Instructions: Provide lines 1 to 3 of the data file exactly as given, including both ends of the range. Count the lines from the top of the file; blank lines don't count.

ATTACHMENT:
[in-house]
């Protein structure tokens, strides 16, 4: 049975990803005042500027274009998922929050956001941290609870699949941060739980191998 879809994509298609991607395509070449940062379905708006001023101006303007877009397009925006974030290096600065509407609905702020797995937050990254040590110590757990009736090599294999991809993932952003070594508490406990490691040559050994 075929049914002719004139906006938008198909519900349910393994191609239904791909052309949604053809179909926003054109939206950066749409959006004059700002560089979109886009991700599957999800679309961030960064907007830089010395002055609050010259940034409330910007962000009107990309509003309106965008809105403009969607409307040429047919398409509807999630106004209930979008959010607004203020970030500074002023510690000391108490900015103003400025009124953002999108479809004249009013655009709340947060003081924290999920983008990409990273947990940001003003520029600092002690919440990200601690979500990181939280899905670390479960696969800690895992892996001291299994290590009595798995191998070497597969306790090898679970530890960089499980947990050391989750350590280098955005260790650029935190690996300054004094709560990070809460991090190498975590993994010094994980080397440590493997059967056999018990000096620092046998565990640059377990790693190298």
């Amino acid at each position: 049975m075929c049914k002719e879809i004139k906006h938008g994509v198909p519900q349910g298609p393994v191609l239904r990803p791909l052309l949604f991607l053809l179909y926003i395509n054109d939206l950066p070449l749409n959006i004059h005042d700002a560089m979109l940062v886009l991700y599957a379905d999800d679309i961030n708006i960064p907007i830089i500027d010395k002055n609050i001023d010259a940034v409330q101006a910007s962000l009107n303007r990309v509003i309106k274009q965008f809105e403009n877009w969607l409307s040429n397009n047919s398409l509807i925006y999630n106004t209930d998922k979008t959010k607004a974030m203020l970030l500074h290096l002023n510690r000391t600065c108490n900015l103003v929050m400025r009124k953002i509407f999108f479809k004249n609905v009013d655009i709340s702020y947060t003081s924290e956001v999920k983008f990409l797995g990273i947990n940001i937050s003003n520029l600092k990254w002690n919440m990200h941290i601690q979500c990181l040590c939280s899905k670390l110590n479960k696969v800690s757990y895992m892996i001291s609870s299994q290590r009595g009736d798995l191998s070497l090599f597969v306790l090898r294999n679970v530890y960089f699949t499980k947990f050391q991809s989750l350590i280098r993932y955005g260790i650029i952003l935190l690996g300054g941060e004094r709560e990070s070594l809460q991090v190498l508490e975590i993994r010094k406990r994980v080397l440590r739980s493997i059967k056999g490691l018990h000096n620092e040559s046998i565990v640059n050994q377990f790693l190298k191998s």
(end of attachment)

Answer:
[in-house]
């Protein structure tokens, strides 16, 4: 049975990803005042500027274009998922929050956001941290609870699949941060739980191998 879809994509298609991607395509070449940062379905708006001023101006303007877009397009925006974030290096600065509407609905702020797995937050990254040590110590757990009736090599294999991809993932952003070594508490406990490691040559050994 075929049914002719004139906006938008198909519900349910393994191609239904791909052309949604053809179909926003054109939206950066749409959006004059700002560089979109886009991700599957999800679309961030960064907007830089010395002055609050010259940034409330910007962000009107990309509003309106965008809105403009969607409307040429047919398409509807999630106004209930979008959010607004203020970030500074002023510690000391108490900015103003400025009124953002999108479809004249009013655009709340947060003081924290999920983008990409990273947990940001003003520029600092002690919440990200601690979500990181939280899905670390479960696969800690895992892996001291299994290590009595798995191998070497597969306790090898679970530890960089499980947990050391989750350590280098955005260790650029935190690996300054004094709560990070809460991090190498975590993994010094994980080397440590493997059967056999018990000096620092046998565990640059377990790693190298």
């Amino acid at each position: 049975m075929c049914k002719e879809i004139k906006h938008g994509v198909p519900q349910g298609p393994v191609l239904r990803p791909l052309l949604f991607l053809l179909y926003i395509n054109d939206l950066p070449l749409n959006i004059h005042d700002a560089m979109l940062v886009l991700y599957a379905d999800d679309i961030n708006i960064p907007i830089i500027d010395k002055n609050i001023d010259a940034v409330q101006a910007s962000l009107n303007r990309v509003i309106k274009q965008f809105e403009n877009w969607l409307s040429n397009n047919s398409l509807i925006y999630n106004t209930d998922k979008t959010k607004a974030m203020l970030l500074h290096l002023n510690r000391t600065c108490n900015l103003v929050m400025r009124k953002i509407f999108f479809k004249n609905v009013d655009i709340s702020y947060t003081s924290e956001v999920k983008f990409l797995g990273i947990n940001i937050s003003n520029l600092k990254w002690n919440m990200h941290i601690q979500c990181l040590c939280s899905k670390l110590n479960k696969v800690s757990y895992m892996i001291s609870s299994q290590r009595g009736d798995l191998s070497l090599f597969v306790l090898r294999n679970v530890y960089f699949t499980k947990f050391q991809s989750l350590i280098r993932y955005g260790i650029i952003l935190l690996g300054g941060e004094r709560e990070s070594l809460q991090v190498l508490e975590i993994r010094k406990r994980v080397l440590r739980s493997i059967k056999g490691l018990h000096n620092e040559s046998i565990v640059n050994q377990f790693l190298k191998s």